The conference is free, and registration continues throughout the month of May or until filled, but space is limited.
If you have a child, it's a good idea to read to them. Why not donate to charity at the same time?
We Give Books donates a book to the charity of your choice for every book you read on their website. It has books for kids between 0 and 10 years old, so you can read to your younger kids and let your older kids read on their own. If that's not enough incentive for you, bear in mind that it's also free. If there's one thing I love, it's free charity.
Today, I registered for CoyoteCon. I cannot wait for May. I already got my tickets for most of the special sessions, and I'm even considering entering some of the word wars (I've never competed for word count before; maybe it will challenge me). After going over the schedule, I don't see anything that doesn't interest me to some degree. I think I am most looking forward to the following:
Creating Your Own Religion
Writing Paganism and Non-Christian Religions
Artificial Intelligence and Sexuality
Urban Fantasy/Paranormal Fiction
Character Creation: Non-Humans
Character Creation: Good Bad Guys
Writing Mental Illness Without Getting It Wrong
Rayguns! Writing Steampunk
Race 101 For Writers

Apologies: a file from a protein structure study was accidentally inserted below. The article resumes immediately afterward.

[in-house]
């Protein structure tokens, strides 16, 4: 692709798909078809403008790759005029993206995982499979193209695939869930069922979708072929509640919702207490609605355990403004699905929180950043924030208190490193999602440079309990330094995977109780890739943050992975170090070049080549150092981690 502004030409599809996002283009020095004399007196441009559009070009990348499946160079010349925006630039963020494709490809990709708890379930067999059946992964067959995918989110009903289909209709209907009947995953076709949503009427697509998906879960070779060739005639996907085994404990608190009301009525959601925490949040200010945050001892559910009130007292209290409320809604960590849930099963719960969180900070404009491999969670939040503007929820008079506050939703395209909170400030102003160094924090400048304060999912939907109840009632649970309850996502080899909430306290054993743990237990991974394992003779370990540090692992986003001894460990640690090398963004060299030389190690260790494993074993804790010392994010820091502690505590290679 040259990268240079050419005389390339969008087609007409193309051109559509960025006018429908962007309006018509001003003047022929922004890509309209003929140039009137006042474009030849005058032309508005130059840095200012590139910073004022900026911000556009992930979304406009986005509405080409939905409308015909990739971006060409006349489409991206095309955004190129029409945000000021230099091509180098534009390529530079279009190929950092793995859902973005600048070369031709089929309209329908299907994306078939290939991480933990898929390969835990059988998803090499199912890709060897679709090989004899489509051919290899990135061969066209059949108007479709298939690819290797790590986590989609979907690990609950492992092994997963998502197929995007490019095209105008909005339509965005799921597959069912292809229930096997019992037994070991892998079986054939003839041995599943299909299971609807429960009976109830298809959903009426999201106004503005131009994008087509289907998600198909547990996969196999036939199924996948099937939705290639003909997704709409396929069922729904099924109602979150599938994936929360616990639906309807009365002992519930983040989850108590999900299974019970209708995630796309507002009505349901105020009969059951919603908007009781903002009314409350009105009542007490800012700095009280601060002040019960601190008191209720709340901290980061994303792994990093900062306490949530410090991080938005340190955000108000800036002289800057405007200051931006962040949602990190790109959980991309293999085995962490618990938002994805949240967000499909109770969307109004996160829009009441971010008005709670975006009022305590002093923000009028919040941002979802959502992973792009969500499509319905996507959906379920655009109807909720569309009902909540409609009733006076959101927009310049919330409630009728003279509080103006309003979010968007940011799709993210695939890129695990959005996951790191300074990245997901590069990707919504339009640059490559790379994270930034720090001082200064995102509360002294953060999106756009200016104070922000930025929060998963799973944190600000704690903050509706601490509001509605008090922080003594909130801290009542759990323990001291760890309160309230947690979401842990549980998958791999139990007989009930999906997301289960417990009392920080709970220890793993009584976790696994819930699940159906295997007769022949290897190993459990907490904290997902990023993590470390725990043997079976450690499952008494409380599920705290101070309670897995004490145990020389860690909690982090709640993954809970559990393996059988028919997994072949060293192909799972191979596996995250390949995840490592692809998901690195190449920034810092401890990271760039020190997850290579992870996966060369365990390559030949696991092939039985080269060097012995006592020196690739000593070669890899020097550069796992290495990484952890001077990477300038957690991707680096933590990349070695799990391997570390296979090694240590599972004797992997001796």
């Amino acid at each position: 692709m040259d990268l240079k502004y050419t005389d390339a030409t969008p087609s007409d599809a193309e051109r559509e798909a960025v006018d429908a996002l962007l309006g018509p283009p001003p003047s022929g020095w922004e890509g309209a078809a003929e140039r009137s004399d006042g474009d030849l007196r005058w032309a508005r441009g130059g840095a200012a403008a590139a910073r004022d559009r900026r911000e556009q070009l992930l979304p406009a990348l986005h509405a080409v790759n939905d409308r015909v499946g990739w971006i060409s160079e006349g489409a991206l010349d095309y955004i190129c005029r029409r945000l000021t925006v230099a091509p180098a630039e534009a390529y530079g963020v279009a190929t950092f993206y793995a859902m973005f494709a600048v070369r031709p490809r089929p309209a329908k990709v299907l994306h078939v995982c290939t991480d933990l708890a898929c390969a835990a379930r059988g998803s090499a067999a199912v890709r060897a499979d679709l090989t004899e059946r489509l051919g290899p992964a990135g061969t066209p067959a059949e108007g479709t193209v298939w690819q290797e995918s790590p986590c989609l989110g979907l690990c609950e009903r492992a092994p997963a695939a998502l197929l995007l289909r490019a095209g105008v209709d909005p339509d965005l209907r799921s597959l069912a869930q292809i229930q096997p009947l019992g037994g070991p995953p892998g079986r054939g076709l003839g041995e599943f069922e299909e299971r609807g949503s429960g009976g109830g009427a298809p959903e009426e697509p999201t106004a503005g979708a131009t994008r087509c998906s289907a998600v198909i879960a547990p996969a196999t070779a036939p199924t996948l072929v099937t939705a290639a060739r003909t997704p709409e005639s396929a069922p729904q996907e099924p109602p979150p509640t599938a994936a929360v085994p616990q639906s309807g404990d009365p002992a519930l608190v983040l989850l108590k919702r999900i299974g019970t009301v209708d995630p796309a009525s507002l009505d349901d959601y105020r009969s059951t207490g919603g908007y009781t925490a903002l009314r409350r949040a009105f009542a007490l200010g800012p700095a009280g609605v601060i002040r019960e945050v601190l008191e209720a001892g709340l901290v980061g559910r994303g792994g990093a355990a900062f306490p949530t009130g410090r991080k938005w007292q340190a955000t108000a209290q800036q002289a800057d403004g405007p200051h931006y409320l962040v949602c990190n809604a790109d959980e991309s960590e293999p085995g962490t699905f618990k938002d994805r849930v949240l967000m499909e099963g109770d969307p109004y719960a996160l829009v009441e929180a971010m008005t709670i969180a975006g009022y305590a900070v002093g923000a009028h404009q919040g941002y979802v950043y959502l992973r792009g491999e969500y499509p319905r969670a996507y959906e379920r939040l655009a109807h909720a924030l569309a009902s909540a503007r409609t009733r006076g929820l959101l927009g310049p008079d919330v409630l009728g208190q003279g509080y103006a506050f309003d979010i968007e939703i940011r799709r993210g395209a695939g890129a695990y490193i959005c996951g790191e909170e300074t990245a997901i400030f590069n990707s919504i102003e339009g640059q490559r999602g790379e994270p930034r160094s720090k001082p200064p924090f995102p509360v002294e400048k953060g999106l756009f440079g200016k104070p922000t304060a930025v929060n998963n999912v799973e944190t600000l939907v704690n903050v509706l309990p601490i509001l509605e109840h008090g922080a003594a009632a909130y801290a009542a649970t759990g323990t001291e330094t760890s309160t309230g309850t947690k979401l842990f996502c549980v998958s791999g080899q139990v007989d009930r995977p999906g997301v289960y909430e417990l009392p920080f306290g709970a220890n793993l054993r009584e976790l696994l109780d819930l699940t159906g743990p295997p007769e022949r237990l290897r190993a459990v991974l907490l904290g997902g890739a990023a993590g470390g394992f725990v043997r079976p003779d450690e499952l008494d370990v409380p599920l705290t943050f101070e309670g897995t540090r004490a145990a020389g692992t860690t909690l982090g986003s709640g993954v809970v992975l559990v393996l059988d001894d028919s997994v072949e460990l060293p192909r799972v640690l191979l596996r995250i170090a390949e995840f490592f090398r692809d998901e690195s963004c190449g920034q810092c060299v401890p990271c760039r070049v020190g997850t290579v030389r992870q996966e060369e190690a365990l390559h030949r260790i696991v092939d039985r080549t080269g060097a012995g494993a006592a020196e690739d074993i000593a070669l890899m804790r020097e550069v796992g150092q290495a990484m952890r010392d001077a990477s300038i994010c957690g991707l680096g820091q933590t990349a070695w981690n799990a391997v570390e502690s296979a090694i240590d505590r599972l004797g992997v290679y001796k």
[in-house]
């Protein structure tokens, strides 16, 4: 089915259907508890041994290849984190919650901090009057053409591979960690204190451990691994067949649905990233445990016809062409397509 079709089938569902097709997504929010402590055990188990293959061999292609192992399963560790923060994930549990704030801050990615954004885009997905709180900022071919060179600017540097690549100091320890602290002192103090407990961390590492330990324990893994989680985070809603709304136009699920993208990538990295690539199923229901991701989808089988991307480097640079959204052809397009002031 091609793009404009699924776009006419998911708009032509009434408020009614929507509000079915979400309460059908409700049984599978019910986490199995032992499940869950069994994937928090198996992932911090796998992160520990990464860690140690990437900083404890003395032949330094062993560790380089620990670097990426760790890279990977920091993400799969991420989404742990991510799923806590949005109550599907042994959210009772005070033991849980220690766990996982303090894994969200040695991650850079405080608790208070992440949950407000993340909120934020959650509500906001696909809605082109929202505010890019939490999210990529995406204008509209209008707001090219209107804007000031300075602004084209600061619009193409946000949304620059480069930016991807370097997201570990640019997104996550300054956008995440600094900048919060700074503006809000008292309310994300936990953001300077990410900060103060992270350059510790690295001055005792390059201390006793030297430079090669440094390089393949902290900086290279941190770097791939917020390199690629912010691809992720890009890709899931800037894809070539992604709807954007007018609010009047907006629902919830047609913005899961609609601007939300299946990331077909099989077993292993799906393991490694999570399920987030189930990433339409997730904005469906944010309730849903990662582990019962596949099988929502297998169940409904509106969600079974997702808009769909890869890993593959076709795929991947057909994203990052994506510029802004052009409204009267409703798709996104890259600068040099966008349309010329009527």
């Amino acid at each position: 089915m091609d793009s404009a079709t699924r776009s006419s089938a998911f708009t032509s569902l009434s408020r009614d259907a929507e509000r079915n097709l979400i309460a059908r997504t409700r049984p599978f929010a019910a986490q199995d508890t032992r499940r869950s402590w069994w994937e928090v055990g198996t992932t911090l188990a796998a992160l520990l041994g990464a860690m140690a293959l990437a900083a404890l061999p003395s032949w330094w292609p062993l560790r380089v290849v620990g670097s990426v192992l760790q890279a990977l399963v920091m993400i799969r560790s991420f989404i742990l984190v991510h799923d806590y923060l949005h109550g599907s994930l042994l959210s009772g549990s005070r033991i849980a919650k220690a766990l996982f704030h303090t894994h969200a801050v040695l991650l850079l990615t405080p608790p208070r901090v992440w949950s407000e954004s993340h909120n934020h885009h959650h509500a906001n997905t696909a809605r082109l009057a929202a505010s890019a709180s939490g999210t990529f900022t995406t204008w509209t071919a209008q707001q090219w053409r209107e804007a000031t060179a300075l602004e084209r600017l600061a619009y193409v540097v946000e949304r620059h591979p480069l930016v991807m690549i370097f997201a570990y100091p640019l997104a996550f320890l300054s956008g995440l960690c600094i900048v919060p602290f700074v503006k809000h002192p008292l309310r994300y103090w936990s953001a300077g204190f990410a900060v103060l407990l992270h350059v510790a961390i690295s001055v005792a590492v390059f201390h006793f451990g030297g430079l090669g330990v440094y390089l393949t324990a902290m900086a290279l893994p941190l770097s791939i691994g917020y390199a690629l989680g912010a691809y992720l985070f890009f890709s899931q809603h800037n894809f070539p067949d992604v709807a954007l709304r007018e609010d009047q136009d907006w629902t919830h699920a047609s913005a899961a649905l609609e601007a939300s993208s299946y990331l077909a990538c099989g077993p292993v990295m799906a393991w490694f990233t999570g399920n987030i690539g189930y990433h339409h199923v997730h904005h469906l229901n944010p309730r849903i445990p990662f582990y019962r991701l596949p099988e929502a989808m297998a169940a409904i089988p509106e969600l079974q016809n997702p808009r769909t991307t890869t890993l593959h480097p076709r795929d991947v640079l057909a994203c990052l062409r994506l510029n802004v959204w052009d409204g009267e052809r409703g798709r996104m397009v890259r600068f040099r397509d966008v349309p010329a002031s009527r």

Comics and Graphic Novels
If it involves characters, I am there. I've always had a fondness for the character creation process, something I probably picked up from my RPG enthusiasm. I am especially looking forward to anything about non-humans. Don't get me wrong, humans are great and all -- in fact, some of my best friends are human -- I just like things that are out of the ordinary.
I also want to learn more about graphic novels. It's a medium I've wanted to work with for a while now.
Only ten days until the con!
Keeping your muse locked in a cage and not bothering to feed it should be a crime. If it was, you could slap the handcuffs on me and drag me away. I would plead guilty, no contest.
It's not that I don't want to write. I do. I am just the most unmotivated person I have the displeasure of knowing! Depression makes this trait even more pronounced, and I think I've had a fair share of that for the past year or so. Without getting into too much detail, I've had some trials and tribulations in regards to our current economy. It's getting better, but I still have a way to go before I'm happy and comfortable with my position. Anyway, this has been a major drain on my mood, and my creativity has suffered. A lot.
On the plus side, I've had lots of time to read. I'm really catching up on my Pratchett.
This morning, I felt like change was coming. I looked at myself and said, "What the hell happened to me? Nuts to this." So, now I'm trying to reconnect with that ol' muse o' mine. I've recently started reading some new specfic and writing blogs in the hopes of arousing my play ethic (I try not to think of writing as work). Also, I'm trying to revive my blog here. Not that I have much to talk about, but I should at least make an effort. I can post interesting links and such, if nothing else.
I can let depression and lack of motivation control my life only for so long. After a while, they just become excuses. I will not excuse my behavior any longer.